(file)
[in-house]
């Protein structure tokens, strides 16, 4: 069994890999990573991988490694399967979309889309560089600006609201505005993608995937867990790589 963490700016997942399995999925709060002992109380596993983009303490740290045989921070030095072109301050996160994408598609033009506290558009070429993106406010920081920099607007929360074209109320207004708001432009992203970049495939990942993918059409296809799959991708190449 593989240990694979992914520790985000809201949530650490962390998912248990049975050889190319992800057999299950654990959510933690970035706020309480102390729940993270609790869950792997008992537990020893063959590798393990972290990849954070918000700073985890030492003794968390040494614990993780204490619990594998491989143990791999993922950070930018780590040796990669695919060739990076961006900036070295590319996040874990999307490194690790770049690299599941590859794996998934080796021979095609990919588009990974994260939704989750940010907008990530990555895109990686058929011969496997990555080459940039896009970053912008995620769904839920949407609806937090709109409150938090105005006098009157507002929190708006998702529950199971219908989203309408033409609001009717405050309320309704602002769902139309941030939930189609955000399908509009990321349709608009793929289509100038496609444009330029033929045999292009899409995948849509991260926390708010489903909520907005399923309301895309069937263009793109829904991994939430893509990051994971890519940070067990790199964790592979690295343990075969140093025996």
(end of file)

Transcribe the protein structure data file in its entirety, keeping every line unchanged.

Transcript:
[in-house]
């Protein structure tokens, strides 16, 4: 069994890999990573991988490694399967979309889309560089600006609201505005993608995937867990790589 963490700016997942399995999925709060002992109380596993983009303490740290045989921070030095072109301050996160994408598609033009506290558009070429993106406010920081920099607007929360074209109320207004708001432009992203970049495939990942993918059409296809799959991708190449 593989240990694979992914520790985000809201949530650490962390998912248990049975050889190319992800057999299950654990959510933690970035706020309480102390729940993270609790869950792997008992537990020893063959590798393990972290990849954070918000700073985890030492003794968390040494614990993780204490619990594998491989143990791999993922950070930018780590040796990669695919060739990076961006900036070295590319996040874990999307490194690790770049690299599941590859794996998934080796021979095609990919588009990974994260939704989750940010907008990530990555895109990686058929011969496997990555080459940039896009970053912008995620769904839920949407609806937090709109409150938090105005006098009157507002929190708006998702529950199971219908989203309408033409609001009717405050309320309704602002769902139309941030939930189609955000399908509009990321349709608009793929289509100038496609444009330029033929045999292009899409995948849509991260926390708010489903909520907005399923309301895309069937263009793109829904991994939430893509990051994971890519940070067990790199964790592979690295343990075969140093025996």